Five decades ago today,  the former democratically-elected president of Somalia Abdirashid Ali Sharmarke was assassinated by a bodyguard while visiting the town of Las Anod.

It’s thought the assassination was politically-motivated but details remained largely a mystery for 50 years on.

in 1968, Sharmarke narrowly escaped an assassination attempt. A grenade exploded near the car that was transporting him back from the airport but failed to kill him.

On October 15, 1969, while paying an official visit to the northern town of Las Anod, Sharmarke was shot dead by one of his own bodyguards. On duty outside the guest-house where the president was staying, the officer fired an automatic rifle at close range, instantly killing Sharmarke. Observers suggested that the assassination was inspired by personal rather than political motives.

Sharmarke’s assassination was quickly followed by a military coup d’état on October 21, 1969 (the day after his funeral), in which the Somali Army seized power without encountering armed opposition — essentially a bloodless takeover. The putsch was spearheaded by Major General Muhammad Siad Barre, who at the time commanded the army.

Sharmarke was born in 1919 in the town of Harardhere in the north-central Mudug region of Somalia.His father hailed from the Majeerteen Osman Mohamoud clan and his mother from the Habar Gidir (Sacad Siciid) clan.

Raised in Mogadishu by his mother, Sharmarke attended Qur’anic schools and completed his elementary education in 1936. He then embarked on a career as a trader and later as a civil servant in the Italian colonial administration.

In 1943, the year of its inauguration, Sharmarke joined the incipient Somali Youth League political party. He entered the British administration’s civil service the following year.

While still a civil servant, Sharmarke completed his secondary education in 1953. He earned a scholarship to study at the Sapienza University of Rome, where he obtained a BA in Political Science. In 1960, his son, Omar Abdirashid Ali Sharmarke, who would later become Prime Minister of the Somali Transitional Federal Government, was born.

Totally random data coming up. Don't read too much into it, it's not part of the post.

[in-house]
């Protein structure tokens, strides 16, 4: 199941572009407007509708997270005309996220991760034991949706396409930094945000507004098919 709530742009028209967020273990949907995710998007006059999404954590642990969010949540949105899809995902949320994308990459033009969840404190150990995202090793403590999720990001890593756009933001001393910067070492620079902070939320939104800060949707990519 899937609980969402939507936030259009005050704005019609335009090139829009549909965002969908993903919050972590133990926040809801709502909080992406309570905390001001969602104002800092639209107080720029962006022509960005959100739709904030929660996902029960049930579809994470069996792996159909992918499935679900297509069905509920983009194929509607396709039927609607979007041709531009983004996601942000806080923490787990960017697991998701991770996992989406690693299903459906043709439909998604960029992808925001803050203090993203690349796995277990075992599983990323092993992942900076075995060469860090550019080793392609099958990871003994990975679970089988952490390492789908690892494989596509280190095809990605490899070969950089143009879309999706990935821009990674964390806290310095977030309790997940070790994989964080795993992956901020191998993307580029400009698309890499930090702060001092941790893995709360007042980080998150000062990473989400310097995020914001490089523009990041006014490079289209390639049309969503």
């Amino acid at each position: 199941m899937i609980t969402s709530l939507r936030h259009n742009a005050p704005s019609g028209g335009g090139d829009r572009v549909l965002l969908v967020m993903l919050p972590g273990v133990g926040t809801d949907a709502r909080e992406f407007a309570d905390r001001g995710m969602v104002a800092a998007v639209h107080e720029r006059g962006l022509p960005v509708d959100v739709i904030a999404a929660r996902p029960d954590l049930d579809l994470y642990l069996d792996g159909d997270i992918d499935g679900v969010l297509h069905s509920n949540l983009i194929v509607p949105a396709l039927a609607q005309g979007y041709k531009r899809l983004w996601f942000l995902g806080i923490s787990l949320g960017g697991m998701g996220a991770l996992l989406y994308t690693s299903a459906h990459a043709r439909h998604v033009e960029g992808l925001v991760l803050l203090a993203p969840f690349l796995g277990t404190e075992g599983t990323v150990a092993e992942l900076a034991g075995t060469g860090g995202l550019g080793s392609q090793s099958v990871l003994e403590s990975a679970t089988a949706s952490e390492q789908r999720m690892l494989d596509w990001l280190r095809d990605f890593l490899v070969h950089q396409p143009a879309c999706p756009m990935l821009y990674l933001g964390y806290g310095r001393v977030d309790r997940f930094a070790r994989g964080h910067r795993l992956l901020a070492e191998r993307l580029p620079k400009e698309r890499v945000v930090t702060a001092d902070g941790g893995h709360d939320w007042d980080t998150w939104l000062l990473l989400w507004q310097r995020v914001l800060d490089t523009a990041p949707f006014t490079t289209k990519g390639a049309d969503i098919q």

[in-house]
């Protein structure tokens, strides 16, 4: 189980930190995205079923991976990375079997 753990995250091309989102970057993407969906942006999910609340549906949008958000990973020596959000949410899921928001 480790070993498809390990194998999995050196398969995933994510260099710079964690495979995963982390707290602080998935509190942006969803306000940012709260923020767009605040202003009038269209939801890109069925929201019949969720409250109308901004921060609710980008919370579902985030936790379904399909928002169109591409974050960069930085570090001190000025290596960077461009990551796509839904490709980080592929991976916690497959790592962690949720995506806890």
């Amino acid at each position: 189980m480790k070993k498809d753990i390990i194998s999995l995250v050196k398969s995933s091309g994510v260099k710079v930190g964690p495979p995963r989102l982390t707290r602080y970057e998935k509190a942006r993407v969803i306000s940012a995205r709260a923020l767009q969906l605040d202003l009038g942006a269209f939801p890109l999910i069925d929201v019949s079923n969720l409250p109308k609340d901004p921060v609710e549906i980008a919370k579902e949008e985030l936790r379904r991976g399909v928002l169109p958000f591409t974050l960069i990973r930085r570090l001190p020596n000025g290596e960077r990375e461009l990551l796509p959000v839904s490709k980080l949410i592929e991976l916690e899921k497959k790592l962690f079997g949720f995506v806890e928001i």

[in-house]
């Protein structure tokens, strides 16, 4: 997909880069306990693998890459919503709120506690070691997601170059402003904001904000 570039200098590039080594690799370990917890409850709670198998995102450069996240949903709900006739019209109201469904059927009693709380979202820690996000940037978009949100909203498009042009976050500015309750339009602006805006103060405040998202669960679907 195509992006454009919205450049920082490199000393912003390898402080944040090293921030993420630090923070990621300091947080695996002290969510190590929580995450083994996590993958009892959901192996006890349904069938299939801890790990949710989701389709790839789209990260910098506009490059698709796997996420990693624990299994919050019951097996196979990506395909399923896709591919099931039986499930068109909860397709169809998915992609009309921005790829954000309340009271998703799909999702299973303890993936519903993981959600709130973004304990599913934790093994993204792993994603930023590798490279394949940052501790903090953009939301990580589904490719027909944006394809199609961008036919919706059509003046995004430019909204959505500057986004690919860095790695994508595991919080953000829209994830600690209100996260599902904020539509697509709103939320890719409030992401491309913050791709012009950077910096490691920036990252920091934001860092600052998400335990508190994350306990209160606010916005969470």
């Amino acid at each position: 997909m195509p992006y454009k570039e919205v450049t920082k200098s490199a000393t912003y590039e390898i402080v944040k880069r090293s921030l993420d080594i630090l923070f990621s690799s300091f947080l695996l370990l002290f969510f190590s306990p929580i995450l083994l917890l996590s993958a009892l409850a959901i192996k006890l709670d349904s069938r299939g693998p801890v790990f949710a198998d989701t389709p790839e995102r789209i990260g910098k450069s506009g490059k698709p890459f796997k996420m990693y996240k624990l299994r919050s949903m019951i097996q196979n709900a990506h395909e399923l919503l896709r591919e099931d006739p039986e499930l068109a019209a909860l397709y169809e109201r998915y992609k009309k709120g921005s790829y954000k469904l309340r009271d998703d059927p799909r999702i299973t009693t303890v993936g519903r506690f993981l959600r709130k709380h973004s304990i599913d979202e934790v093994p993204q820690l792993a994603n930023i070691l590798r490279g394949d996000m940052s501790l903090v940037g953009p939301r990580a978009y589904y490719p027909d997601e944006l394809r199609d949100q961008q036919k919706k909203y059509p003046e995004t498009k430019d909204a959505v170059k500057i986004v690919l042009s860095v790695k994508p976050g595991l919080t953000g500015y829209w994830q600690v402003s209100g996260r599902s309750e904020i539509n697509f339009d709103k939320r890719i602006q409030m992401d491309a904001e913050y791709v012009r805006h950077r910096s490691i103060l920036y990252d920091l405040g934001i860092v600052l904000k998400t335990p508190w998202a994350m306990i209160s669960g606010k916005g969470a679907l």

After returning from his studies abroad in Italy in 1959, Sharmarke was elected to the Legislative Assembly.

On 26 June 1960, British Somaliland gained independence as the State of Somaliland. On 1 July 1960, the State of Somaliland and the Trust Territory of Somaliland (previously Italian Somaliland) united to form the Somali Republic. (The anniversaries of both events are now celebrated on the Independence Day of Somalia as a public holiday in Somaliland and Somalia).

On 1 July 1960, with the creation of the Somali Republic, the then-incumbent President Aden Abdullah Osman Daar appointed Sharmarke Prime Minister of Somalia. Sharmarke’s duties as Prime Minister saw him travel abroad extensively in pursuit of a non-aligned and neutral foreign policy. He remained Prime Minister until March 1964, when the first general elections were held and which saw him re-elected as a member of Parliament.

In the 1967 presidential elections, Sharmarke beat out Daar to become the second President of Somalia. He was sworn into office on July 6, 1967.

This article was syndicated from Dalsan